US Marshals Review

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US Marshals has few surprises. Perhaps its biggest is that as a sequel to 1993's The Fugitive, it has taken five years to reach the screen. Original ideas are like tea bags in Hollywood. Why waste one when you can squeeze two cups from the same bag? The trouble is, the second cup always tastes weaker.

Jones reprises his Oscar-winning role of Chief Deputy US Marshal Samuel Gerard, while Snipes has replaced Harrison Ford in the role of the fugitive. And a plane has replaced the role of the train as the vehicle he escapes from. But apart from that it's pretty much business as usual with many of Gerard's original deputies returning for duty.

Snipes turns out to be ex-CIA operative Sheridan who is wanted for the murder of two diplomatic secret service attach_s who were monitoring a Chinese spy ring. Downey Jr. is an agent assigned by the federal authorities to help the ungrateful Gerard catch the person who murdered his colleagues. And so the chase is on...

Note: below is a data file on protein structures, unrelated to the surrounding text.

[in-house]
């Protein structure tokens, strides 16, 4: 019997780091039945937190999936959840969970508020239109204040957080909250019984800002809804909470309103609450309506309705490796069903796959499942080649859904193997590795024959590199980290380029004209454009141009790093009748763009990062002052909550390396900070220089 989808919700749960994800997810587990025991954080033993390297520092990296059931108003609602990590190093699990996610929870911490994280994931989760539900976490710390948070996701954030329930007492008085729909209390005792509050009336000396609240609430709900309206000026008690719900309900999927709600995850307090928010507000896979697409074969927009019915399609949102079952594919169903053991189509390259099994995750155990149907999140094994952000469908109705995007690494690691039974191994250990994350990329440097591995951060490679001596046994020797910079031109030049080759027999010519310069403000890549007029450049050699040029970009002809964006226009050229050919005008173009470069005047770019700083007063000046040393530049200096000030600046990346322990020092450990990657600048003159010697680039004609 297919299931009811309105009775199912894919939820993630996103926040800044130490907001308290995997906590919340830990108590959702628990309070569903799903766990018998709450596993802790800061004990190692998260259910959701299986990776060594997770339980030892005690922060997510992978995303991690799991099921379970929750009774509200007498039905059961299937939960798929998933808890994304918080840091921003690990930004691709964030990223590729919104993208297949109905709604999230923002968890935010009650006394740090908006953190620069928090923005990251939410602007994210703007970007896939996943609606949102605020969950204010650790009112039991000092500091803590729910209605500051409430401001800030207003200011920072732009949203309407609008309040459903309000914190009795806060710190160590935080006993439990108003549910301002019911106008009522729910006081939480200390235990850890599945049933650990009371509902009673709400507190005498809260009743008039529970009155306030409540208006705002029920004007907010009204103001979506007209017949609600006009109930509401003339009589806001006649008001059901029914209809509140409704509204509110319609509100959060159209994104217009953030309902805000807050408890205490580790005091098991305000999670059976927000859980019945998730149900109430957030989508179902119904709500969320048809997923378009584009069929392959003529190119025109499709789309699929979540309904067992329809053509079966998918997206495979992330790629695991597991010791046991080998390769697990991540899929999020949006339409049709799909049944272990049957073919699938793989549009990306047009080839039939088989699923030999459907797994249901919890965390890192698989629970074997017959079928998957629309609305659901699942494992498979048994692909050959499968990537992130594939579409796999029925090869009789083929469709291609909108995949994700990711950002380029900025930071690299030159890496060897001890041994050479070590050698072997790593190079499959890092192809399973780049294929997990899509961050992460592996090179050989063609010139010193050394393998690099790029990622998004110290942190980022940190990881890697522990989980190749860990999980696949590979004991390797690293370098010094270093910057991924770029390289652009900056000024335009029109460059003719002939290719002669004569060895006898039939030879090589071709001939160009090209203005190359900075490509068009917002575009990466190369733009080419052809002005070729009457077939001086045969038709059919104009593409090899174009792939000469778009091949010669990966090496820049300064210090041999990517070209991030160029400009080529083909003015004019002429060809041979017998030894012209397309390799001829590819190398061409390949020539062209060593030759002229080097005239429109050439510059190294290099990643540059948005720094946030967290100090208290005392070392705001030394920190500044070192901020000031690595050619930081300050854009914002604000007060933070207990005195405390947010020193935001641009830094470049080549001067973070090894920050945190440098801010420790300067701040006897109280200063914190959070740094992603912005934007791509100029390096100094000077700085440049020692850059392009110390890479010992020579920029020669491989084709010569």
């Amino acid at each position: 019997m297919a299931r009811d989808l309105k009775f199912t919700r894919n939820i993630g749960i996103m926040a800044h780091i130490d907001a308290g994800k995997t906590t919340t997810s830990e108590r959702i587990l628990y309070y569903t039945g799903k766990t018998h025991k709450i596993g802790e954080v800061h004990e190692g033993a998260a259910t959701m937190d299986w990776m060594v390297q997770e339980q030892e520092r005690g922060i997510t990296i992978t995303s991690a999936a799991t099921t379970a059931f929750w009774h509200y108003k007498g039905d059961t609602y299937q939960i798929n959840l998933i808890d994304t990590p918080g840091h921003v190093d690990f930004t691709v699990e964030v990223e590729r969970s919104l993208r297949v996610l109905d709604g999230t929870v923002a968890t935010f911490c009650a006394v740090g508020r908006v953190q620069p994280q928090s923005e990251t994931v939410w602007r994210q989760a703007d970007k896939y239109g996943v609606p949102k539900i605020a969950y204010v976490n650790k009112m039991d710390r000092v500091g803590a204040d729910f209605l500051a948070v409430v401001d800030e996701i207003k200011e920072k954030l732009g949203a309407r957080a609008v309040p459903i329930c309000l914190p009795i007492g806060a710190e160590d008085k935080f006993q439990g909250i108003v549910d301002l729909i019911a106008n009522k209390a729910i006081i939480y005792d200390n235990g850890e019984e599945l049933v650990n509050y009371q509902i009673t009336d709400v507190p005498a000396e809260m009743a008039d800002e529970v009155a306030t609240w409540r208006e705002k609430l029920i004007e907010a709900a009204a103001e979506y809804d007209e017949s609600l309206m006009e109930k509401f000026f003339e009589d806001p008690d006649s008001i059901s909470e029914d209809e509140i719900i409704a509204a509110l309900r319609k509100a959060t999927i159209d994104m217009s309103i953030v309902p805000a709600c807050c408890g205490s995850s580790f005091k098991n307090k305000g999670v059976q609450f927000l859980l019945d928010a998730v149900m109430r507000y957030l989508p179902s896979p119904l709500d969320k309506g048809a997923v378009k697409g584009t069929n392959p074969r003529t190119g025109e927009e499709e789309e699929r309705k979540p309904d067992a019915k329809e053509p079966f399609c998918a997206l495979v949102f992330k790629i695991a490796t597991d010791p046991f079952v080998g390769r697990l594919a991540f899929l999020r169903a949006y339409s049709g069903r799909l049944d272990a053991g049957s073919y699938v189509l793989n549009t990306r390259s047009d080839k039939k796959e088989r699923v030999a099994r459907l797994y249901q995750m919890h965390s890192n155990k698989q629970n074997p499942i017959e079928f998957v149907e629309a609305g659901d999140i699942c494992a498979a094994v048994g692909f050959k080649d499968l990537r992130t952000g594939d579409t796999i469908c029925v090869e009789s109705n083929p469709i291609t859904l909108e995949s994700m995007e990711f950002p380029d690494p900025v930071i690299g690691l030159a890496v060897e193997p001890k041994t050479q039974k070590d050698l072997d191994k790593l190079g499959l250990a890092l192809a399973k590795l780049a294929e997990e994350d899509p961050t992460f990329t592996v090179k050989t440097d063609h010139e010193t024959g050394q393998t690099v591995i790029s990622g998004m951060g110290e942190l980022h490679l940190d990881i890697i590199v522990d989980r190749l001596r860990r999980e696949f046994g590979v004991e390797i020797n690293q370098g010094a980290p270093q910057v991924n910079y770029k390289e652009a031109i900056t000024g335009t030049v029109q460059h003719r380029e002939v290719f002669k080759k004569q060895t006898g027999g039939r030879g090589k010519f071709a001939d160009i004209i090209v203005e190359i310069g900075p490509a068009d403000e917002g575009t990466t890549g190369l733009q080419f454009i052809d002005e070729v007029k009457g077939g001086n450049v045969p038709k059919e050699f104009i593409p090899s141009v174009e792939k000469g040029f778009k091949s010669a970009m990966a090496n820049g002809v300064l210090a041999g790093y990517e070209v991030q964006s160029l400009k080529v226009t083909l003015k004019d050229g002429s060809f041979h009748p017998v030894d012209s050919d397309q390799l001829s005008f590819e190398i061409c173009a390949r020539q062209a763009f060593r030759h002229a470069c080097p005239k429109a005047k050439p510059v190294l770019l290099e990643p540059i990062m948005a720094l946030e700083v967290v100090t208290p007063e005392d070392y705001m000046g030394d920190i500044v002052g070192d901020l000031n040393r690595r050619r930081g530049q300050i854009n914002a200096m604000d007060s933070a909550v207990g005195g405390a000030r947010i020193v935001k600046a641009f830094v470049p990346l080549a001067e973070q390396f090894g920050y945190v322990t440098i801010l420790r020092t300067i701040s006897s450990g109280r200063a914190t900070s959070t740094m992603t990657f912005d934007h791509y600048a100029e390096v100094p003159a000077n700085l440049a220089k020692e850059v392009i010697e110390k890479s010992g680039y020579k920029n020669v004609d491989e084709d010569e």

But where The Fugitive was smart, innovative and taut, this is generic, uninspired and devoid of suspense. First time around, Gerard's two-dimensional stolidity was novel and kept in check, but here, with Jones now headlining, his character becomes a parody of his former self. His clipped directives seem comical as he barks lines such as "We've got a fugitive," in case any of us were in any doubt about the film's origins while the sprinkling of supporting characters do little but make you yearn for another car chase.

Directed by Stuart Baird (Executive Decision), the film follows the shifting loyalties and objectives of Gerard, Royce and Sheridan as they run, jump and shoot their way towards the showdown. Sadly, with any character development sacrificed in favour of action, you find yourself caring little who kills who, just so long as they do it sooner rather than later.